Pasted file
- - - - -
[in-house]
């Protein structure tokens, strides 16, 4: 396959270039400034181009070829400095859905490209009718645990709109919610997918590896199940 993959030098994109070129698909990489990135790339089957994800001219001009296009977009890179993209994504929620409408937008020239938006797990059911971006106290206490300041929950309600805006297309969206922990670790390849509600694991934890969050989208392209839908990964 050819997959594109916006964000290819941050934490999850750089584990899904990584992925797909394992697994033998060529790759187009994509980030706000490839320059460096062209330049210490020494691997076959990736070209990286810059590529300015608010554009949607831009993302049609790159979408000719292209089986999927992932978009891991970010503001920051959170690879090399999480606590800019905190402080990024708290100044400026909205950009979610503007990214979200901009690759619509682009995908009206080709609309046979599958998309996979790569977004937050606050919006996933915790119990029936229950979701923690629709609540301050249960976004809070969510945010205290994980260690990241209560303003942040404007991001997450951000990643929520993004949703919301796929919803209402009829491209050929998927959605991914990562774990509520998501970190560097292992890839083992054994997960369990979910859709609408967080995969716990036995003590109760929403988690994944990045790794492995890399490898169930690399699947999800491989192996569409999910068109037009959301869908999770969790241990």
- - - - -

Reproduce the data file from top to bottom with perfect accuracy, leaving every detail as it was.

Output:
[in-house]
């Protein structure tokens, strides 16, 4: 396959270039400034181009070829400095859905490209009718645990709109919610997918590896199940 993959030098994109070129698909990489990135790339089957994800001219001009296009977009890179993209994504929620409408937008020239938006797990059911971006106290206490300041929950309600805006297309969206922990670790390849509600694991934890969050989208392209839908990964 050819997959594109916006964000290819941050934490999850750089584990899904990584992925797909394992697994033998060529790759187009994509980030706000490839320059460096062209330049210490020494691997076959990736070209990286810059590529300015608010554009949607831009993302049609790159979408000719292209089986999927992932978009891991970010503001920051959170690879090399999480606590800019905190402080990024708290100044400026909205950009979610503007990214979200901009690759619509682009995908009206080709609309046979599958998309996979790569977004937050606050919006996933915790119990029936229950979701923690629709609540301050249960976004809070969510945010205290994980260690990241209560303003942040404007991001997450951000990643929520993004949703919301796929919803209402009829491209050929998927959605991914990562774990509520998501970190560097292992890839083992054994997960369990979910859709609408967080995969716990036995003590109760929403988690994944990045790794492995890399490898169930690399699947999800491989192996569409999910068109037009959301869908999770969790241990």